Growing up in Nova Scotia, it was impossible to get away from fiddle music, country music or the major music industry success that sometimes found its way to certain music artists every decade or so. Although I was young at the time, when Anne Murray became one of the top female artists in the world in the late 70s and early 80s, you could sense that something special was happening – her and her music were everywhere. The same thing happened to The Rankin Family in the early to mid-90s. But in the late 80s to early 90s, another music star found her voice and this one’s success was something unlike anything that ever happened in Canada before. Her name was Rita MacNeil.
A couple weeks ago I was sad to learn that Rita had died. Though I wasn’t a major fan, there was something about her that drew me to her. Perhaps it was her down-home charm, her earth mother vibe, her innocence and that great booming, strong voice. But I think the main reason was she was shy. I can identify with that because I too am a shy person and it can come off as being aloof and distant. Shy people struggle with their shyness because they constantly think of what others think of them. It’s a confidence issue. When I found out that Rita was painfully shy, it endeared her to many because she was just like them. You would think that Rita’s shyness and success in the music industry would be like oil and water. I think because she overcame this and became such a star is what also endeared her to her many fans.
In 1986, her ‘Flying On You Own’ song was everywhere in Nova Scotia. It is fair to say that her appearance at Expo 86 in Vancouver kick started her career. But it seemed like she came out of nowhere, even though she had been recording for 10 years. It would be easy to label her a one hit wonder, but Rita had 2 things going for her that propelled her career forward: honest charm and talent.
For the next 6 years as a recording artist, she could do no wrong: outselling Garth Brooks (who was the hottest star in country music at the time); having 3 different albums chart in the same year in Australia (something no female artist had ever or has ever done); all 6 of her albums were certified at least double platinum; Juno Awards; Canadian Country Music Association Awards; East Coast Music Association Awards; top-rated TV specials. That kind of success is dizzying. That it could happen to someone like Rita was remarkable.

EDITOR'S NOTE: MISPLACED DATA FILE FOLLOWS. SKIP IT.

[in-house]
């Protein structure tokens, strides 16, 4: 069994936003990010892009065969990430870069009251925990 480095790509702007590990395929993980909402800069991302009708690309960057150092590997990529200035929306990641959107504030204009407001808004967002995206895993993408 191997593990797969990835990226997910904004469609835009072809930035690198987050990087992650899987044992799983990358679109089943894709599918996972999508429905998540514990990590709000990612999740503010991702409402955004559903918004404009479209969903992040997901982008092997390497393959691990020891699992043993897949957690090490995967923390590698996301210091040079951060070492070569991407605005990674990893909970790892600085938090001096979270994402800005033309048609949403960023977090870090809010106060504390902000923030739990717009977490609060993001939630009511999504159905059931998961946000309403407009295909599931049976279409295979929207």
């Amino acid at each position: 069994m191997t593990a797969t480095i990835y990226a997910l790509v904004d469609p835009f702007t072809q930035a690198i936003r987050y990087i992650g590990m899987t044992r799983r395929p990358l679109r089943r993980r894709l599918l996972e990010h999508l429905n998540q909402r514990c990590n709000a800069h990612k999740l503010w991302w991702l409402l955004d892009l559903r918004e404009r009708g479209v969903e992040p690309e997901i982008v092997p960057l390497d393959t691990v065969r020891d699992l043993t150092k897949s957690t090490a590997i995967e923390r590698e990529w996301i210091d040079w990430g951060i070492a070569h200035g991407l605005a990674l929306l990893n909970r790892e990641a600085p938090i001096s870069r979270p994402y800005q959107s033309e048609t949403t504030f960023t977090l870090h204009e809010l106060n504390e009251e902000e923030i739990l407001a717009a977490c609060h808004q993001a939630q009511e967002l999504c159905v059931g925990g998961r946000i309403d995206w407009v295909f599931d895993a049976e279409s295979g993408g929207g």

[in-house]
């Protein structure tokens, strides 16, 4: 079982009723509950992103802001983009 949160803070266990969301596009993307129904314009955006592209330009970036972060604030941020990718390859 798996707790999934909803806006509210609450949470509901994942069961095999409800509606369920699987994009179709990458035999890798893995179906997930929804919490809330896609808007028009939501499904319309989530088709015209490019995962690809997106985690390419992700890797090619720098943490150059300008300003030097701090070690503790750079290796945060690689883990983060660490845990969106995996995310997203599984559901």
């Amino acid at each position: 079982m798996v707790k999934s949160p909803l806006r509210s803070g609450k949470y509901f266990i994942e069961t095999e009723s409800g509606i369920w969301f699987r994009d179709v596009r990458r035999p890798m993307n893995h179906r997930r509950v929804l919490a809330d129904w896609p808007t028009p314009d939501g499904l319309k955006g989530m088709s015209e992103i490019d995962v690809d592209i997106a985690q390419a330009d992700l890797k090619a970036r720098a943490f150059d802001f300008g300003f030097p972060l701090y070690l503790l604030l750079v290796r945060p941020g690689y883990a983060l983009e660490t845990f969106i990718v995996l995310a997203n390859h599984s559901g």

Intensely shy, born with a cleft palate, a troubled childhood and a large woman, Rita was as far away from a pop star as you could get. I will always remember Eric Malling from the current affairs show ‘The Fifth Estate’ asking her during an interview ‘why don’t you lose some weight’. The backlash against him was like a firestorm. Rita was the first Susan Boyle before there was a Susan Boyle.
When it was announced that she was going to be the host of her own Friday night variety show on CBC in 1994, the general consensus was ‘what?’ But it worked. It was a hit and lasted for 3 years. She even won a Gemini award for best host of a variety show. It was after the show ended that her career slowed, especially her record sales. She had been having Declan O’Doherty produce all her successful albums, but it seemed like after he left, the quality of the production went down, as did her sales. But she continued on as a performer, regularly touring for many years as people continued to come see her.
Last week, I went back and listened to some of her catalogue. Her lyrics have always been real and down to earth and painfully honest. There was always sadness in her songs and her voice and I imagine a lot of it was very real. Her voice started out very strong and crystal clear and as she continued to record (as with many singers) it grew deeper. At the end of her career, she could no longer hit those clear notes or sustain notes like she used to when she would just lose herself in a blues or R&B song and belt it. It’s sad when that happens, which makes her earlier work mind-blowingly good. It is no surprise that all of her albums from her heyday were successful because there are some real gems on them: haunting, sad, inspirational, twangy, anthems, pop, MOR – she did all of them well.
So it was sad to see her go – personally and as a fellow Nova Scotian. She was a talented, brave, trail-blazer who was an inspiration to many.
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